Eternal punishment not eternal punishing
As Wenham puts it: 'It is an everlasting punishment, but not an everlasting punishment’ (Goodness of God p 36). It is the fires and its effects that are eternal rather than the punishment the unbeliever receives.
Death and suffering will be no more
The idea that there will be some who have everlasting punishing stands in contradiction to the idea that death and suffering have been swallowed up (Rev 21:4). Eternal punishing means that suffering will always exist. How can all things be headed up in Christ if there are still those who are in conscious torment in God’s creation?
FT imagery of the fate of the wicked
The imagery used in the First (Old/ older) Testament suggests an extinction rather than a continued suffering. Images include:
- vessel broken to pieces
- ashes trodden underfoot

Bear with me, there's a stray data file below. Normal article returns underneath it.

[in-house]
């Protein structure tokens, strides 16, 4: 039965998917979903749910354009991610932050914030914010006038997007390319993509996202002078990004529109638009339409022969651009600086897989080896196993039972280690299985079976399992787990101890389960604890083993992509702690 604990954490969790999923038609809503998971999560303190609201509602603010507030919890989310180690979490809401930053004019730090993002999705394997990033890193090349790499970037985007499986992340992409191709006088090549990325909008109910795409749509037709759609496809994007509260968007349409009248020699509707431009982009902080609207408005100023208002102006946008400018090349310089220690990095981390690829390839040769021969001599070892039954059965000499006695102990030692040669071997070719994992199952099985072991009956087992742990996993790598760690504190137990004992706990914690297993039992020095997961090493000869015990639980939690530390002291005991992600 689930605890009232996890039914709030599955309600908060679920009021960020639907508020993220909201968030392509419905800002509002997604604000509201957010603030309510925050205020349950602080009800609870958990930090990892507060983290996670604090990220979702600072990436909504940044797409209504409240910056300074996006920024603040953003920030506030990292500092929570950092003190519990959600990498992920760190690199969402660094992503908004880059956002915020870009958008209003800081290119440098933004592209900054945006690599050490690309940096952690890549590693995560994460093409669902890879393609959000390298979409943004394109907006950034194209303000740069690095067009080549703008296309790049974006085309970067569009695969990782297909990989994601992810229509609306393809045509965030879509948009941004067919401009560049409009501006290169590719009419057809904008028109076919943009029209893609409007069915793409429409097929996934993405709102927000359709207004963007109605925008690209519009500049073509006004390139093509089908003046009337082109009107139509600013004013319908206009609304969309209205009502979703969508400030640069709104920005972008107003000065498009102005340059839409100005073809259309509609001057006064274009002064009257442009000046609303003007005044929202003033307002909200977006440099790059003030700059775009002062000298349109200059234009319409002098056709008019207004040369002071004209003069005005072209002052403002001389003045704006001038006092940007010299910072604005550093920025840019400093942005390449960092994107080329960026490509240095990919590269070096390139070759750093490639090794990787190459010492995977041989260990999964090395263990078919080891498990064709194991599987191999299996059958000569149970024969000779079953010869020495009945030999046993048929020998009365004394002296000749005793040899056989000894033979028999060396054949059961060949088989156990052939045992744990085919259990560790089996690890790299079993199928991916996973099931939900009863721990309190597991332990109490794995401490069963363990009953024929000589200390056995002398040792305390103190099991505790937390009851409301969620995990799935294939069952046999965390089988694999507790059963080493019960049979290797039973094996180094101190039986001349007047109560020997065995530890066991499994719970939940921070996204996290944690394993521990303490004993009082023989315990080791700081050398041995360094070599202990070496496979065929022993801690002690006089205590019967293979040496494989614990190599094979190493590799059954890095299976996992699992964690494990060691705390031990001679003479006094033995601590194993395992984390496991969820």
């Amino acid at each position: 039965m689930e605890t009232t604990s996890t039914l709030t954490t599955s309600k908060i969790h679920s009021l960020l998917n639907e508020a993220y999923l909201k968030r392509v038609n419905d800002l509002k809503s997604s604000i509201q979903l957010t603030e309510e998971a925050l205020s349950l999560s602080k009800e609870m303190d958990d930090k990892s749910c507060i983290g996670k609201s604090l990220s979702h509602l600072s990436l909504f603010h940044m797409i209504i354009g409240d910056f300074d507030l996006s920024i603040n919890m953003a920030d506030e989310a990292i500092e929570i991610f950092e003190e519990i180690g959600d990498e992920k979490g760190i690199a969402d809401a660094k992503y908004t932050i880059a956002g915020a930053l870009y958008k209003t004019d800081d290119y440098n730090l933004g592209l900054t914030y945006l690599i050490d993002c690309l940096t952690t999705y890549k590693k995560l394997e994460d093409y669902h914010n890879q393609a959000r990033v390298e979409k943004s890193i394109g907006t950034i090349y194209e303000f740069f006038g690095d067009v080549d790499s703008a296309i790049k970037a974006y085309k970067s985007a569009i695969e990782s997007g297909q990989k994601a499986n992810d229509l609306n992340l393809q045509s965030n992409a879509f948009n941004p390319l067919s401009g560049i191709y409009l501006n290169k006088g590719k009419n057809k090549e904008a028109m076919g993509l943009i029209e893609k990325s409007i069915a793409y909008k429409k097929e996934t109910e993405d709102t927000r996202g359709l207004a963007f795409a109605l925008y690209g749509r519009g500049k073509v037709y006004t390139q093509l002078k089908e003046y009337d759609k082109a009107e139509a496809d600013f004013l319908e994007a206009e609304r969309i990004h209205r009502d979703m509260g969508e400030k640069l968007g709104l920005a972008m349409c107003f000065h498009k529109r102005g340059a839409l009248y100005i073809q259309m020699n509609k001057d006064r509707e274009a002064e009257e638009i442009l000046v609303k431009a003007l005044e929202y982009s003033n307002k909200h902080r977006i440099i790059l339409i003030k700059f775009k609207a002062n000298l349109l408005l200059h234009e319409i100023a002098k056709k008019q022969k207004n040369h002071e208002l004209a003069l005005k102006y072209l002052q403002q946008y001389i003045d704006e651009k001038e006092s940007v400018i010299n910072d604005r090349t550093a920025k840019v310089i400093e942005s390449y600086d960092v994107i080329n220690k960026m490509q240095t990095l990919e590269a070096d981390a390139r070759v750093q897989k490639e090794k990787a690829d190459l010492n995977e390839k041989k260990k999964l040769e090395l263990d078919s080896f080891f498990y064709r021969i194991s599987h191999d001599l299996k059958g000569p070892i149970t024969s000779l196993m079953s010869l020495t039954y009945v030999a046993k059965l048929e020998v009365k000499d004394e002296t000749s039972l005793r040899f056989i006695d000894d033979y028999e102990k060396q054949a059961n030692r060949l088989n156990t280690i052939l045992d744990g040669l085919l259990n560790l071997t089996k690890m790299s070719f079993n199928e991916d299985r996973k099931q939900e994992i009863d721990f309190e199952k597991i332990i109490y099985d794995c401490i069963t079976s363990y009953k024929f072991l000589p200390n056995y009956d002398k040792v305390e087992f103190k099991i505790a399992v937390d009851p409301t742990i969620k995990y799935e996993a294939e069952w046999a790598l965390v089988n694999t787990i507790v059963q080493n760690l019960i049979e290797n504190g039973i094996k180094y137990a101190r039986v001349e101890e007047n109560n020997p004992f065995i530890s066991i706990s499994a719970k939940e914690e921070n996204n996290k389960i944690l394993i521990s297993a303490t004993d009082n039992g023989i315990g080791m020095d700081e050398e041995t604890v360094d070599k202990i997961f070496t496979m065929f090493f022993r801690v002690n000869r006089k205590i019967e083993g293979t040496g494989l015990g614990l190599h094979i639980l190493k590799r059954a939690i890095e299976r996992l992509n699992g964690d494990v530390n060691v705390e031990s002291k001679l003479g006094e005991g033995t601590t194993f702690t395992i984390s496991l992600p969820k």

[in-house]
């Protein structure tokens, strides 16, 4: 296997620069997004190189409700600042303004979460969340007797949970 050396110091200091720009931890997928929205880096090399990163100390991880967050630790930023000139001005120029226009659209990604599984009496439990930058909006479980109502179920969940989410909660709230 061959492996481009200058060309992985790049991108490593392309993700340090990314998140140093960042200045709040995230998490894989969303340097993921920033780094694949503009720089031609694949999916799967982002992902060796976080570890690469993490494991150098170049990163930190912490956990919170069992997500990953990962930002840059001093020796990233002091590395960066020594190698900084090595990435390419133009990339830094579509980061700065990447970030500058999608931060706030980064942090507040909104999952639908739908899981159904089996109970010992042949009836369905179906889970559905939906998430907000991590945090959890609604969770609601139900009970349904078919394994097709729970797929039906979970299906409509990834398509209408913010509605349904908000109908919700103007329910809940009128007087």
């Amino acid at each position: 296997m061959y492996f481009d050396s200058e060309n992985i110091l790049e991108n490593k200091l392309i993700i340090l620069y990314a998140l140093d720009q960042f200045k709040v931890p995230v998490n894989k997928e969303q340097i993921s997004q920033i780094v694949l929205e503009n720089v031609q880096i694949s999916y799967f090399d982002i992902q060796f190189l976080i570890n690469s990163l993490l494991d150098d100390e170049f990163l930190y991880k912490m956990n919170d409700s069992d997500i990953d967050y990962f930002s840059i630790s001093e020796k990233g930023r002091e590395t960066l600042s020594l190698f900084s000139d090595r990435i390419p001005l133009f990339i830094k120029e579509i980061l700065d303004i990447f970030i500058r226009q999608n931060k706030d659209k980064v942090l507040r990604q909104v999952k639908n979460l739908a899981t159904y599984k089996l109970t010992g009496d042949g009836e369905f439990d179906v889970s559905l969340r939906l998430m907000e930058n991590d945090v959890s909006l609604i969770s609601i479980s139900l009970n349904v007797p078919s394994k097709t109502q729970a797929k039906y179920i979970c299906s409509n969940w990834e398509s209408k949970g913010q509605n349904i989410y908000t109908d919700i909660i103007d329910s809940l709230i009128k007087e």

- smoke that vanishes
- chaff carried away by the wind
- tow that is buried
- thorns and stubble in the fire
- branches pruned
- wax that melts
- a dream that vanishes
A look at Jn 3: 16 shows a parallel between perish or everlasting life, it suggests those that don’t have everlasting life perish.
The debate must continue.
Sunday, 29 April 2007
Thursday, 26 April 2007
Johnny-Dee on annihilationism
Russ Reeves links to a new wiki: Citizendium - where the emphasis is on quality rather than quantity.
C Wess Daniles has some tips on being green
MakeUseOf.com has a list of 100 portable apps
Apollos.ws now provides free standard membership